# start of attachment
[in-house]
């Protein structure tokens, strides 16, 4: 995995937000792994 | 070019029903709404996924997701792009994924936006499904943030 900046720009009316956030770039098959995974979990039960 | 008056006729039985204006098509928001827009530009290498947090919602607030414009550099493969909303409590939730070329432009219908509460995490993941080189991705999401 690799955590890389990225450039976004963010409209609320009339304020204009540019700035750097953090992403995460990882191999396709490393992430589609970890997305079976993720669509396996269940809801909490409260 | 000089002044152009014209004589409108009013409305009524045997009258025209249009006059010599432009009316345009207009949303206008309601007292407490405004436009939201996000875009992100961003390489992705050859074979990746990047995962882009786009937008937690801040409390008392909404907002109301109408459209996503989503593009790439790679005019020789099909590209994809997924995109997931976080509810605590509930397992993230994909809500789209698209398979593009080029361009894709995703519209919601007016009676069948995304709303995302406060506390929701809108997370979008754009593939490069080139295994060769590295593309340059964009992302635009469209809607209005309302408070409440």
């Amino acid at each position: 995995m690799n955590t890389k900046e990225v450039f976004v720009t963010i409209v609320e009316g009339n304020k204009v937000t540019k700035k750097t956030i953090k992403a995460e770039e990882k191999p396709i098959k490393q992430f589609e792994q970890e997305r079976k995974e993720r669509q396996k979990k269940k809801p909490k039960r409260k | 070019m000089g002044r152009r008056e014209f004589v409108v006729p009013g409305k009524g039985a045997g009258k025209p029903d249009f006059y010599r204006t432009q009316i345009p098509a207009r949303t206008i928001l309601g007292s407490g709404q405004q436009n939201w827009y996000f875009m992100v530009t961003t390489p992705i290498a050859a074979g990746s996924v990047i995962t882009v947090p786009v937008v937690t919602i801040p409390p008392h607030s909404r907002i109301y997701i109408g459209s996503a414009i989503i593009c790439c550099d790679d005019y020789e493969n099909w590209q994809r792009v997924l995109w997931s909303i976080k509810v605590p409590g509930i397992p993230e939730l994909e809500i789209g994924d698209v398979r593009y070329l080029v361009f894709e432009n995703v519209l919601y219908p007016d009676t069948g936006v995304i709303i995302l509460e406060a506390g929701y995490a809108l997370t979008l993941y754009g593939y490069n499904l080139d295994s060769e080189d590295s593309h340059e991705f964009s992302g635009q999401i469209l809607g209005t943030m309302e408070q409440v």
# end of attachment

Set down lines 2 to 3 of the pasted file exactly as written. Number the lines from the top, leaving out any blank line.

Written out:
């Protein structure tokens, strides 16, 4: 995995937000792994 | 070019029903709404996924997701792009994924936006499904943030 900046720009009316956030770039098959995974979990039960 | 008056006729039985204006098509928001827009530009290498947090919602607030414009550099493969909303409590939730070329432009219908509460995490993941080189991705999401 690799955590890389990225450039976004963010409209609320009339304020204009540019700035750097953090992403995460990882191999396709490393992430589609970890997305079976993720669509396996269940809801909490409260 | 000089002044152009014209004589409108009013409305009524045997009258025209249009006059010599432009009316345009207009949303206008309601007292407490405004436009939201996000875009992100961003390489992705050859074979990746990047995962882009786009937008937690801040409390008392909404907002109301109408459209996503989503593009790439790679005019020789099909590209994809997924995109997931976080509810605590509930397992993230994909809500789209698209398979593009080029361009894709995703519209919601007016009676069948995304709303995302406060506390929701809108997370979008754009593939490069080139295994060769590295593309340059964009992302635009469209809607209005309302408070409440």
């Amino acid at each position: 995995m690799n955590t890389k900046e990225v450039f976004v720009t963010i409209v609320e009316g009339n304020k204009v937000t540019k700035k750097t956030i953090k992403a995460e770039e990882k191999p396709i098959k490393q992430f589609e792994q970890e997305r079976k995974e993720r669509q396996k979990k269940k809801p909490k039960r409260k | 070019m000089g002044r152009r008056e014209f004589v409108v006729p009013g409305k009524g039985a045997g009258k025209p029903d249009f006059y010599r204006t432009q009316i345009p098509a207009r949303t206008i928001l309601g007292s407490g709404q405004q436009n939201w827009y996000f875009m992100v530009t961003t390489p992705i290498a050859a074979g990746s996924v990047i995962t882009v947090p786009v937008v937690t919602i801040p409390p008392h607030s909404r907002i109301y997701i109408g459209s996503a414009i989503i593009c790439c550099d790679d005019y020789e493969n099909w590209q994809r792009v997924l995109w997931s909303i976080k509810v605590p409590g509930i397992p993230e939730l994909e809500i789209g994924d698209v398979r593009y070329l080029v361009f894709e432009n995703v519209l919601y219908p007016d009676t069948g936006v995304i709303i995302l509460e406060a506390g929701y995490a809108l997370t979008l993941y754009g593939y490069n499904l080139d295994s060769e080189d590295s593309h340059e991705f964009s992302g635009q999401i469209l809607g209005t943030m309302e408070q409440v």